Most Americans oppose President Trump's decision to withdraw from the Paris climate agreement, with a majority saying the move will damage the United States' global leadership, according to a new Washington Post-ABC News poll.
Opposition to Trump's decision outpaces support for it by a roughly 2 to 1 margin, with 59 percent opposing the move and 28 percent in support. The reactions also break down sharply among partisan lines, though Republicans are not as united in support of the withdrawal as Democrats are in opposition of it. A 67 percent majority of Republicans support Trump's action, but that drops to 22 percent among political independents and 8 percent of Democrats. Just over 6 in 10 independents and 8 in 10 Democrats oppose Trump's action.
The survey also finds broad skepticism toward Trump's argument that leaving the Paris agreement will benefit the U.S. economy. While 32 percent of respondents say his action will help the nation's economy, 42 percent think it will hurt and 20 percent say it will make no difference. On a separate question, slightly more people surveyed say that exiting the climate accord will cost jobs, such as those in renewable energy, than it will create jobs in the coal, oil and gas sectors.
Trump's decision to exit the landmark Paris climate agreement — a pact signed by more than 190 countries around the world — faced widespread criticism last week from U.S. allies, major companies and mayors of numerous U.S. cities, all of whom underscored their commitment to what they called the necessary task of combating climate change. Trump argued that the nonbinding agreement imposed "draconian financial and economic burdens on our country," and predicted it would cost millions of jobs and trillions of dollars to the U.S. economy — a stance critics quickly noted did not consider the health benefits from cutting emissions and the potential economic benefits of investments in clean energy.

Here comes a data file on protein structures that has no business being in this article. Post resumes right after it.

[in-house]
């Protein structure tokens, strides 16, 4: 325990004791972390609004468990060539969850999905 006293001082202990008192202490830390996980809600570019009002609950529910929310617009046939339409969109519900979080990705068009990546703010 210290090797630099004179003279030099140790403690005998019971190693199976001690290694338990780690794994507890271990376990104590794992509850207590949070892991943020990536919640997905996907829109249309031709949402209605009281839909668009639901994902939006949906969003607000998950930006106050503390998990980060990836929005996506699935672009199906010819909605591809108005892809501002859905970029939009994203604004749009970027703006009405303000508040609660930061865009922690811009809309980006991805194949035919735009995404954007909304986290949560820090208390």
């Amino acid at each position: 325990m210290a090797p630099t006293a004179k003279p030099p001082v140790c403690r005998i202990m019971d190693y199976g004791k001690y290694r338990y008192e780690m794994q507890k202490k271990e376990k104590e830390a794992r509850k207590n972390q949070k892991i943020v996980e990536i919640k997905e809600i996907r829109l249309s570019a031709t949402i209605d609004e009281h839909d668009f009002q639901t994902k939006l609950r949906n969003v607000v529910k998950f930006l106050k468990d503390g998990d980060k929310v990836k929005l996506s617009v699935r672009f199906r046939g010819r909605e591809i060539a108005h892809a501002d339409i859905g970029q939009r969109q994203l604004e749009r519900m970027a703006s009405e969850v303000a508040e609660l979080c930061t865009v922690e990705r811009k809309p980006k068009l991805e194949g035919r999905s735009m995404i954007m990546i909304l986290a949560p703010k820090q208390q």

On Sunday, EPA director Scott Pruitt said the Paris agreement was "a bad deal for this country" in an interview with NBC's Meet The Press. "It's clear that the demerits, the efficacy both in environmental outcomes as well as the cost to us from a jobs perspective was a bad deal for this country," Pruitt said, arguing the U.S. has already accomplished a great deal in reducing its carbon footprint.
The Paris deal essentially represented a promise by countries to hold the planet's warming to "well below" 2 degrees Celsius above pre-industrial levels, and to aspire to a 1.5 degree limit if possible, in an effort to stave off the worst effects of global warming. Under the deal, countries would set their own targets - and their own approaches - for reducing their emissions, with the aim of increasing the ambition of their targets over time. The United States, for instance, had agreed to cut greenhouse gases by 26 percent to 28 percent below 2005 levels by 2025.
"Some day we may see this as the moment when we decided to save our planet," President Obama said last September, as he and Chinese President Xi Jinping formally joined the Paris climate accord, a move that compelled other countries to follow suit and led toward the landmark deal officially entering into force that fall. He added at the time, "History will judge today's efforts as pivotal."
With Trump's decision to withdraw from the Paris agreement, the United States is abandoning its role as a global leader in the fight against climate change, and instead joining only two other countries not participating in the accord: Syria, which is in mired in civil war, and Nicaragua, which refused to join because its leaders did not believe the Paris deal went far enough to combat global warming.
Beyond economic concerns, the Post-ABC poll finds 55 percent saying Trump's decision will hurt U.S. leadership in the world, while 18 percent think it will help. Another 23 percent expect no impact. Even supporters of Trump's action expressed mixed views on this question, with 48 percent saying Trump's action will boost U.S. leadership, while 48 percent think it will make no difference or will harm the nation's standing. Among those who oppose Trump's decision, 77 percent say it will hurt American leadership.
Republicans are largely optimistic about the economic benefits of leaving the climate agreement, with more than three-quarters saying Trump's decision will help the economy, and 73 percent saying it will create more jobs like those in traditional energy than cost jobs in the renewable energy sector.
Independents are much more pessimistic on these questions, with just over one-quarter (26 percent) saying that leaving the agreement will help the economy and 33 percent saying it will create more jobs than it costs. As expected, Democrats are even more critical, with clear majorities saying the agreement will cost jobs and hurt the economy.
More Americans expect leaving the agreement will have negative than positive consequences for international efforts to combat climate change and U.S. leadership more broadly.
The Post-ABC poll was conducted Friday to Sunday among a random national sample of 527 adults, including users of cellular and landline phones. The margin of sampling error for overall results is plus or minus five percentage points.